University of South Florida sophomore Emily Stencil never imagined she would feel unsafe around her own home.
Stencil, who has lived in apartments off campus during both of her years at USF, takes her dog Roxie for a walk every day she comes home from school. She then rides her bike if the sun is shining, and occasionally makes the 5-minute walk to campus.
Now, however, Stencil is beginning to rethink her routine, because of fear for her safety.
“I’ve never been afraid of leaving my doors unlocked or walking my neighborhood alone,” Stencil said. “Now, I’m afraid to leave my house past 8 o’clock.”
According to Tampa Police Chief Jane Castor, there have been 235 gun-related crimes this year, up from 164 during this time last year.
The increase in crimes also includes 15 homicides — more than double the amount of this time last year.
Gun theft also has drastically increased since last year. According to TPD, 117 guns were stolen this year. That’s 65 more than this time last year.
Most eye-opening of all is that in the 10 days prior to March 23, 10 teenagers died from shootings.
One case involved a 14-year-old male who was shot and killed at a birthday party on March 21. Police estimate that dozens witnessed the crime, but none have come forward with information.
In another case March 14, Tampa teen Ikeim Bowell was killed in what was ruled an accidental shooting by the department.
According to the Tampa Tribune, a group of Bowell’s friends found a gun in a relative’s house they assumed was unloaded. But shortly after they started playing with it, the gun went off and shot Bowell in the neck.
“In the majority of the cases, witnesses and even victims are reluctant to cooperate with detectives,” Castor said in a statement. “The Tampa Police Department is urging citizens to get involved to stop the violence.”
Castor used a March 16 news conference to encourage members of the public to speak up if they have any information.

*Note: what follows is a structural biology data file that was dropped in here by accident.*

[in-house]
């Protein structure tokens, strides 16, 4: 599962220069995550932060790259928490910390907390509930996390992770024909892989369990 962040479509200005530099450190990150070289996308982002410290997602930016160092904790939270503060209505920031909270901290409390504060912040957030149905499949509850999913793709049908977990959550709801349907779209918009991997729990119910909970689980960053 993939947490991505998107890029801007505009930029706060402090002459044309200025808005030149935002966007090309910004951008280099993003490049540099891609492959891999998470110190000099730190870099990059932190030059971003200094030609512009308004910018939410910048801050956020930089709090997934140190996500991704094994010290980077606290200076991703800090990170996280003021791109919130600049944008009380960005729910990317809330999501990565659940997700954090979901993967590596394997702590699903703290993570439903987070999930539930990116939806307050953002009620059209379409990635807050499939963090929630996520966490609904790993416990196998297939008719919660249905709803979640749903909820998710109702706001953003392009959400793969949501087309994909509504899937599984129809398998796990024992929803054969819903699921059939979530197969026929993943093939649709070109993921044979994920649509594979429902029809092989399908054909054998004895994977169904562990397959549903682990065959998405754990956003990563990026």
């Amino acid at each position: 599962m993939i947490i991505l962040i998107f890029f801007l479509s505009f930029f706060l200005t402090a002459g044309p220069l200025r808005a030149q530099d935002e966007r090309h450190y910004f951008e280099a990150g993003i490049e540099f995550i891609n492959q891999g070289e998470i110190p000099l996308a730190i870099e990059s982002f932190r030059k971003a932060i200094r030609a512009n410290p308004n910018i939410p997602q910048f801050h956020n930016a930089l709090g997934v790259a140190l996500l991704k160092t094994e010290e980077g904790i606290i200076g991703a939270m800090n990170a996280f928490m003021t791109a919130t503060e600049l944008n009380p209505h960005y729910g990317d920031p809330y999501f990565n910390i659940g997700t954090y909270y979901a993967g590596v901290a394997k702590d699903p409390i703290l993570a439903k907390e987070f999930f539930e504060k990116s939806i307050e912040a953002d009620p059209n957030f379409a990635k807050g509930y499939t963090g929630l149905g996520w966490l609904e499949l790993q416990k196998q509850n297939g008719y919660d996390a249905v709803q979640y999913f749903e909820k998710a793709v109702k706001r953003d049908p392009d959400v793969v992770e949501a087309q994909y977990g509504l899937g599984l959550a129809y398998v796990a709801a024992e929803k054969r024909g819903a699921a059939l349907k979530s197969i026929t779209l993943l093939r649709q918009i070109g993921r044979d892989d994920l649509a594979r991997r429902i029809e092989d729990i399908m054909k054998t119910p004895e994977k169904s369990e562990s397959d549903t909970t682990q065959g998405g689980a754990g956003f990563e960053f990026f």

While gun-related crimes have risen in the city, major crimes on USF’s Tampa campus have dropped in the past four years.
According to the USF Police Department, in 2010 the crime rate dropped more than 19 percent from the previous year.
The USF Police Department reports that crimes such as murder, rape, robbery, aggravated assault and burglary have dropped 45 percent, but arrests have increased 52 percent.
USF Police lieutenant Marty King credited the improved efforts of officers for the drop in on-campus crime.
According to a release, more DUI checkpoints were added to areas surrounding campus. Officers also underwent extensive training, and a stronger traffic enforcement has led to the decrease in crimes.
The clearance rate, which is the number of reported cases successfully solved, has increased every year.
“Most importantly is the partnership we have with our community,” King said. “This partnership allows our campus community many options to report suspicious activity or crimes in progress. These efforts, coupled with the crime prevention initiatives we provide, can all play a factor in reducing crime.”
Still, Stencil is worried.
If the crime rate continues to increase, Stencil said she will consider moving on-campus to a dormitory, where she hopes she will be safer.
“It’s not something I want to do,” Stencil said. “But if it can save my life, I’m going to do it.”